Quakers to reenact Penn and Mead case

‘Quakers need to wake up to this and defend it.’ Phil Laurie, who says the jury system is under threat.

Friends are organising a reenactment of the 1670 Penn and Mead case, as witness to the jury system.

The London event at Gracechurch Street is in support of the Defend our Juries campaign, which was sparked by a wave of restrictions in climate activist court cases. These prevented defendants from mentioning climate change in front of a jury, sometimes resulting in imprisonment. The re-enactment will depict the trial of William Penn and William Mead, which became a legal precedent for the rights of juries.

Quaker Phil Laurie, one of the organisers of the event, told the Friend: ‘It’s basically to alert Quakers to the fact that one of the great gifts of Quaker activism in the early days was the jury system – and it’s under threat. Quakers need to wake up to this and defend it. A jury was threatened with prison last month if they acquitted someone according to their conscience. We’re reminding people that this was hard won by the sacrifice of Quakers in the 1670s. We’re not doing it in a gloomy way. We want to do it in a happy way. There are no risks – we’re not going to do anything illegal.’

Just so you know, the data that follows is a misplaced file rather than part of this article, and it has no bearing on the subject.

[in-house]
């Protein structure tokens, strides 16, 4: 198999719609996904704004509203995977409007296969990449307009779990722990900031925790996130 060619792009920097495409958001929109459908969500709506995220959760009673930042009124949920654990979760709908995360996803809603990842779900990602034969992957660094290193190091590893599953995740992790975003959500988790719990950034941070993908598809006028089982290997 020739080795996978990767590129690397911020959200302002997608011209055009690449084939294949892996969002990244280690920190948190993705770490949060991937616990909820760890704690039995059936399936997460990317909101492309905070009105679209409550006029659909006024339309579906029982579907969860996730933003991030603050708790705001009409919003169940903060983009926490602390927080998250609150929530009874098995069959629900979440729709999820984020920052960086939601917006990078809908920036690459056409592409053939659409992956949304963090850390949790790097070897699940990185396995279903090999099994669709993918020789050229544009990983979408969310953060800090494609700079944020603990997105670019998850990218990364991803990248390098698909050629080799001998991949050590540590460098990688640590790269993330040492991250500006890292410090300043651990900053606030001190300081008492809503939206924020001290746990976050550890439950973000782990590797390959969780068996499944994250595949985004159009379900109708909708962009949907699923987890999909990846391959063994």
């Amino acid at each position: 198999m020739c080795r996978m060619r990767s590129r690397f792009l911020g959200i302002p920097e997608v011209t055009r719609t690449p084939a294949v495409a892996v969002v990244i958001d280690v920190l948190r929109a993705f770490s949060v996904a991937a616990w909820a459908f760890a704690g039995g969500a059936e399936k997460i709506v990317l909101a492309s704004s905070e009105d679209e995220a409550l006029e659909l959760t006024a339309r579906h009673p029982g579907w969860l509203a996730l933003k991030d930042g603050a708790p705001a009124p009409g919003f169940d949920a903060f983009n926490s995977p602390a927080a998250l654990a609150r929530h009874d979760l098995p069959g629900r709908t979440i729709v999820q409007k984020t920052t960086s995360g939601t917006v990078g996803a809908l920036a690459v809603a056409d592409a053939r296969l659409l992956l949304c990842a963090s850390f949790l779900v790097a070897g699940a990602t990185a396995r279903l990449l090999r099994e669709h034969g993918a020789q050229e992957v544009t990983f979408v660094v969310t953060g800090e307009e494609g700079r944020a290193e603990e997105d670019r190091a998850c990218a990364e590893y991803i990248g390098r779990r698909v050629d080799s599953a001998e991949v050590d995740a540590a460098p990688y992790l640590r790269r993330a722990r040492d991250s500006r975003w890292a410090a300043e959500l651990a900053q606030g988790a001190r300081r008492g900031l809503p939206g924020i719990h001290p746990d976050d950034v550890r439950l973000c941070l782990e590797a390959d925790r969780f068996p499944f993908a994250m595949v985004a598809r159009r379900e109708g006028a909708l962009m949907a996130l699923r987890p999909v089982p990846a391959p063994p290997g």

The 7 April gathering, at the Great Fire of London monument, is expected to draw Friends from around the country. ‘We’ve got people coming from Manchester, Sheffield, Leeds and Birmingham,’ said Phil Laurie. ‘We’re encouraging them to come in period costumes although it’s not compulsory. The Climate Choir will be singing, and we’re going to have a Meeting for Worship – it was a Meeting for Worship that started it all off. And then we’re going to get out our placards and stand on the pavement, and make a long line in protest about what’s going on.’

Cornwall Friends will be supporting the witness in Truro. Alison Meaton, from Cornwall Area Meeting, told the Friend: ‘There will be a Meeting for Worship outside Truro Courts at 3pm to hold defendants and those working in the court services in the Light. Sitting silently on the pavements outside Truro Courts holding a sign with the words inscribed on a plaque in the Old Bailey is Quaker faith in action: “Jurors have an absolute right to acquit a defendant according to their conscience.”’

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